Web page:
All Photos this Post by Kenji Miura
We were sitting in the breakfast room of our 80-year-old Japanese farmhouse when my brother-in-law reached across the 1900’s oak pedestal table and passed me an ochre yellow book with a wide red cloth binding. The book caught my eye even before I read the title: The Art of Simple Food: Notes, Lessons, and Recipes from a Delicious Revolution. By who else...Alice Waters.
It was early November of 2007 and the book was one of the gifts my sister and her husband had brought when they came from California for a visit.
I opened the Simple Food cookbook and leafed through some pages, skimming recipes and checking the overall organization, but almost immediately slammed the book shut. My sister glanced up, startled, as I blurted out, “This is the book that I want to write.”
In 1991, I started teaching cooking to Japanese ladies (and some men) and through those classes, slowly built up a base of recipes in Japanese for a cookbook. The original classes were held on Sundays and included a small glass of wine. It was more of a social event or a chance for the students to try new food, than anything else. As I began to understand this, I changed the focus of the classes. By this time, I had already started the Sunny-Side Up! Kindergarten/Preschool and the mothers were interested in cooking the food that I was cooking for their kids. It had been fun for the ladies to try Wolfgang Puck or Rick Bayless-style food, but the truth is, I wasn’t really cooking that food anymore either. So we stuck to basic recipes likes gratins, pastas, stews and meat patties that could be altered with the seasons and available ingredients.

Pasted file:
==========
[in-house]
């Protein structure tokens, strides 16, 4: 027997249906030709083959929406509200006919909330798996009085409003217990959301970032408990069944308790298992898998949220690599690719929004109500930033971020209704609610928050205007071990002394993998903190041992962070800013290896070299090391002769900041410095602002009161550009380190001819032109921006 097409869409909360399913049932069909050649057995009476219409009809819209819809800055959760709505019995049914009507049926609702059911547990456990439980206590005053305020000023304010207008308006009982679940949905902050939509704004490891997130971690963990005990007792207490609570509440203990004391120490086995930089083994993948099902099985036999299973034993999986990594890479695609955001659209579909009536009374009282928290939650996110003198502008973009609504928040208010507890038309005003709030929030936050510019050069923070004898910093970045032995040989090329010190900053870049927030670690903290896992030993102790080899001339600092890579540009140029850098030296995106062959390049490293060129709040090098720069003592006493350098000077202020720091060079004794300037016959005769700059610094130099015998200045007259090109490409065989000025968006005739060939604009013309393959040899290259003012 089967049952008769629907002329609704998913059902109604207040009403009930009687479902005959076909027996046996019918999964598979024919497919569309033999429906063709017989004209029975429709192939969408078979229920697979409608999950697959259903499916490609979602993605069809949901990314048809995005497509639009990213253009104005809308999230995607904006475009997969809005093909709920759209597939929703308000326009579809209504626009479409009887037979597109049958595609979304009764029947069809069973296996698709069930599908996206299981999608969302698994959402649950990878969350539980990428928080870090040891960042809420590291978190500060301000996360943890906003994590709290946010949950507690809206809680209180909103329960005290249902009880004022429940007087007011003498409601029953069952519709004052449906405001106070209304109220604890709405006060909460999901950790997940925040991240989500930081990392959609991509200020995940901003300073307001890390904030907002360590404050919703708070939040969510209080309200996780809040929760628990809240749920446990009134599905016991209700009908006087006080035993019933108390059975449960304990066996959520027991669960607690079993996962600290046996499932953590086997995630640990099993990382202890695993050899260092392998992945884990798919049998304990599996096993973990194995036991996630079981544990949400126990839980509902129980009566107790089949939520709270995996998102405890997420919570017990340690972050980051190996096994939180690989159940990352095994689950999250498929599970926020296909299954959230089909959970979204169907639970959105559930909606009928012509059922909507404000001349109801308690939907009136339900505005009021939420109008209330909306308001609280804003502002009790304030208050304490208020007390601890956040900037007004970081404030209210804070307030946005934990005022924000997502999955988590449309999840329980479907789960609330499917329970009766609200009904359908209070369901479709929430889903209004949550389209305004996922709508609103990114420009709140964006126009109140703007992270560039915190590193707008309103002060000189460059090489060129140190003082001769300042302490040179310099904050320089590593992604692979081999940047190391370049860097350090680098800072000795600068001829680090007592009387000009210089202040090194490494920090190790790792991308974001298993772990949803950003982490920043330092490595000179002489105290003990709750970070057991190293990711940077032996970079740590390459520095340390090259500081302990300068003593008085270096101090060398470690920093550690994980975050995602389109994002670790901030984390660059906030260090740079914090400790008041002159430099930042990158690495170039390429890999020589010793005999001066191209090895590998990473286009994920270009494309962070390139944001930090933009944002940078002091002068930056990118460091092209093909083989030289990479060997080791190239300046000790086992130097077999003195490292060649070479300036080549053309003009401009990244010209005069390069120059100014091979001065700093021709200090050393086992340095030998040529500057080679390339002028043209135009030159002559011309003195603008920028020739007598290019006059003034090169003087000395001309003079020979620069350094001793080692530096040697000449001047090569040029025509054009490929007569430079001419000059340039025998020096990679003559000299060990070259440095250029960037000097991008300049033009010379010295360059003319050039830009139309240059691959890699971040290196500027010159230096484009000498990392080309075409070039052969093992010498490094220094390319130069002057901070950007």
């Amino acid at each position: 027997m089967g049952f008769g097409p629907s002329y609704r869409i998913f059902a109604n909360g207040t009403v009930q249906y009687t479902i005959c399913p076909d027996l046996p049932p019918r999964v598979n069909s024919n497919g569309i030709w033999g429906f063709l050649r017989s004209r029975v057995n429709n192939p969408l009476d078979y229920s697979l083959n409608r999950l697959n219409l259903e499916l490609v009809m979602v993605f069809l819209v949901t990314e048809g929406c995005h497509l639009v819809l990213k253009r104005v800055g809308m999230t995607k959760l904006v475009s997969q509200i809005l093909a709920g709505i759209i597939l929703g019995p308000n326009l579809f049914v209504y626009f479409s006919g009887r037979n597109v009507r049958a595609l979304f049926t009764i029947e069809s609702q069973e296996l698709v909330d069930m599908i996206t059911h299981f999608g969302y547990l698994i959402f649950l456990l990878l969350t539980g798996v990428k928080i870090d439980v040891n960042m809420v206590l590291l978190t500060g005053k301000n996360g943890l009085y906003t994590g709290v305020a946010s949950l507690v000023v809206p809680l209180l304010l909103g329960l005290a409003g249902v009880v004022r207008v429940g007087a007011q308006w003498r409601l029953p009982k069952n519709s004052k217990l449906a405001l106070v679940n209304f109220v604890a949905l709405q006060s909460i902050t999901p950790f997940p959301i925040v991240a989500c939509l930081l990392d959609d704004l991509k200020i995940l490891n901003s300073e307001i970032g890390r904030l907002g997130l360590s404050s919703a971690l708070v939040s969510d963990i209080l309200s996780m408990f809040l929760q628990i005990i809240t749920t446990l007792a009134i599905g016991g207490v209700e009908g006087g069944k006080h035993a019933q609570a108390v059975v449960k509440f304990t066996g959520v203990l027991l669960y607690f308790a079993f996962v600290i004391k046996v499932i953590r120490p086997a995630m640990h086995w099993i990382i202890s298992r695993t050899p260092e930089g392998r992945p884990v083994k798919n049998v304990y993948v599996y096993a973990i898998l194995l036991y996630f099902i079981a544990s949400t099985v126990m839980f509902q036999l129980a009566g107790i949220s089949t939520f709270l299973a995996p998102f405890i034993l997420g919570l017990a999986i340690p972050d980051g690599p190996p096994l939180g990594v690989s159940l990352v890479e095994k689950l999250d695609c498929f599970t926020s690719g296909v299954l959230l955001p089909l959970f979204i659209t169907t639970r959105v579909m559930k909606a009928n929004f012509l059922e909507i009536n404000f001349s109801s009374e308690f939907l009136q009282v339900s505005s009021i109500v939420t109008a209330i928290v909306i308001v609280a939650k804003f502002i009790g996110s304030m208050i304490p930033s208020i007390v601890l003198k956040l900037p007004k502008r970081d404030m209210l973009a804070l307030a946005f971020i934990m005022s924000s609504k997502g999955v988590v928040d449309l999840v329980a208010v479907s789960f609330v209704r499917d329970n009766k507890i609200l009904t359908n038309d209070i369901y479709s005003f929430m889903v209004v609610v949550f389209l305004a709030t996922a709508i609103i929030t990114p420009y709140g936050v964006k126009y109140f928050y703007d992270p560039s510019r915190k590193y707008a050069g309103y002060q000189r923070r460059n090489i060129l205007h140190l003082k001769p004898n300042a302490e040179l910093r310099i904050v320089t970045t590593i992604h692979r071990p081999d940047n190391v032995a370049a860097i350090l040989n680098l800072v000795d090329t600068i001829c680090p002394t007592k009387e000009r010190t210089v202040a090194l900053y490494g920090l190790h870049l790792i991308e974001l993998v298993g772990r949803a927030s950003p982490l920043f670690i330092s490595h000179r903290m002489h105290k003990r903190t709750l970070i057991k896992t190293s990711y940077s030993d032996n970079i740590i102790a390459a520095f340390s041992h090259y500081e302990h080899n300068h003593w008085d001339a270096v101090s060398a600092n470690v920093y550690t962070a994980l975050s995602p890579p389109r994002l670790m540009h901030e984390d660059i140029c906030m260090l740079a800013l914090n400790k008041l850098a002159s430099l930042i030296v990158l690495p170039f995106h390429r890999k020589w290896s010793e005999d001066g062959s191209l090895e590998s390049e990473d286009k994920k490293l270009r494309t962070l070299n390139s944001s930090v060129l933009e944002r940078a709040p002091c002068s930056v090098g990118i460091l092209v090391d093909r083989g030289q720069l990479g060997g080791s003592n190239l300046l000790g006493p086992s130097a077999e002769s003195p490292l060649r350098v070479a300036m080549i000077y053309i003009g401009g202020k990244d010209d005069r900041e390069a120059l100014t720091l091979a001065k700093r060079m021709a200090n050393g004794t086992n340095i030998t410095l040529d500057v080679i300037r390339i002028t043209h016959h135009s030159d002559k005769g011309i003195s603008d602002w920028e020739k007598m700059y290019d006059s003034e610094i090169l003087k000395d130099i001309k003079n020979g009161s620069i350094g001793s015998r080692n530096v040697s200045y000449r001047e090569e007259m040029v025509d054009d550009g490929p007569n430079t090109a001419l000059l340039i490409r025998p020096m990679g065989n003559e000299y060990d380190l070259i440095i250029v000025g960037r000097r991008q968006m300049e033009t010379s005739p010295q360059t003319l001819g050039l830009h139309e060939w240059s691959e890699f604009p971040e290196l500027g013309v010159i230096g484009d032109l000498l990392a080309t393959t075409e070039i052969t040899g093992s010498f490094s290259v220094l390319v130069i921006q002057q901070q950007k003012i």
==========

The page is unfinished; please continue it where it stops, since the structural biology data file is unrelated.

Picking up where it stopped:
But I digress.
Alice Waters’ book, The Art of Simple Food, may be the most well thought out comprehensive cookbooks I have ever read. It just makes sense. Also the bolding of ingredients within the narrative recipe format is essential for the busy cook. I know, since I use that style too when writing recipes for the teachers and students in my school.